How to Fillet a Fish

Home chefs often turn to pre-portioned fish from the local market or grocery store. The convenience is a perk, but the freshness often lacks. A few simple tricks and some easy-to-follow instructions will have you preparing fish straight out of the water. Grab your sharpest fillet knife, take a deep breath, and prepare to master this major culinary feat.

The First Few Steps are the Hardest (and Most Important) to Achieve

  1. Rinse your whole fish under cold running water and pat dry with paper towels. Place it on a cutting board with the end facing you. Lightly press the blade of a sharp knife between the side fin and gill, cutting straight down until you reach the backbone.

  1. With the knife parallel to the cutting board (90-degree angle from your first cut), cut along the backbone from head to tail. This slice removes the belly flap. Apply steady pressure to finalize your cut and break through the rib bones, steadying the top of the fish with your other hand.

  1. Finish your cut by running the knife all the way through the skin on the tail. Repeat these steps on the other side of your fish.

  1. It’s time to clean your fish. Properly remove the belly flap and rib bones by running your knife under the top of the ribs toward the base of the filet at a slight angle. Lastly, check for tiny pin bones. Some species have nearly microscopic bones that line the midline of the fillet. Run your fingers along the fillet to spot the bones, then use a pair of needle-nose pliers to pluck.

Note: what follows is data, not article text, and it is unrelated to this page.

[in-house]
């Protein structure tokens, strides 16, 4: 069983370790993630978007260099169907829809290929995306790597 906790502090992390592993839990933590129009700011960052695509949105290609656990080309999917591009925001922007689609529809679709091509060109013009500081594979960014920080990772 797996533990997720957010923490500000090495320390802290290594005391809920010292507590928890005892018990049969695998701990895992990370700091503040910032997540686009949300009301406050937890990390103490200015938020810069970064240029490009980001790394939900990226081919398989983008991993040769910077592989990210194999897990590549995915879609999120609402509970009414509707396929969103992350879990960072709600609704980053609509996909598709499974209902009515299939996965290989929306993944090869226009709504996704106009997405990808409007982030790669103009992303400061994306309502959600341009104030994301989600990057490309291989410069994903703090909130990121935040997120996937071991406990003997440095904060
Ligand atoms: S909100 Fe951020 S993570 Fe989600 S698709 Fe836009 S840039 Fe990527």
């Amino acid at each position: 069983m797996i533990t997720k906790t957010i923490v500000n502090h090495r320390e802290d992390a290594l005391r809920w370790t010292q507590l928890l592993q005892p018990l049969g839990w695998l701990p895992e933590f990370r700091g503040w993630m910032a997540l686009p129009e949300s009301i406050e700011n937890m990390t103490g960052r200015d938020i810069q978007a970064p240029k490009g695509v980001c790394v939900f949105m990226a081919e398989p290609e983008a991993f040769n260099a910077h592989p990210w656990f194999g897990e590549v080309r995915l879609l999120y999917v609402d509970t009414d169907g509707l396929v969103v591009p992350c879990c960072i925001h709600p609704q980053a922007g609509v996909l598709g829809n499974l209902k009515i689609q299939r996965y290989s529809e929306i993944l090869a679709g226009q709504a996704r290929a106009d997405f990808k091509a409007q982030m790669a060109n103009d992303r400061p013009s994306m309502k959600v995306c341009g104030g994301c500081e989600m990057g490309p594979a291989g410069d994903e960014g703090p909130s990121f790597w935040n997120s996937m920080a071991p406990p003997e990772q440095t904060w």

Other Steps to Consider Before You Cook

Skinning isn’t necessary: This one is totally up to personal preference. If you choose to do so, we’re here to walk you through it. Place the fillet on your cutting board, skin-side down. Hold the knife parallel to the cutting board and slice as close to the skin as possible. Use a soft sawing motion and simultaneously pull the tail in the opposite direction.

Proper storage is key: Fish goes bad very quickly. Have you ever noticed the abundance of ice underneath fresh fish in the markets or at Julington Creek? Mirror this method even in your own home.

If you plan to use your fresh catch in the next day or two, the refrigerator plus ice is your best bet. Consider investing in a cooling rack (ice goes on the bottom and the fish sits atop on an elevated, perforated rack). Place crushed ice in the base of the container with clean fish neatly placed on the rack. Cover with plastic wrap and tightly seal. Replace the ice daily as it melts.

The freezer is a good option if you have pounds of fish you want to preserve. Rinse and dry your fish, then place flat in freezer-safe bags. Date and label your bags, and aim to use the fish within two weeks.

Visit Julington Creek Fish Camp to Experience Fresh, Local Seafood

Want to experience freshly caught fish without all of the work? We get it. Stop by Julington Creek Fish Camp for our catch of the day and other local favorites.

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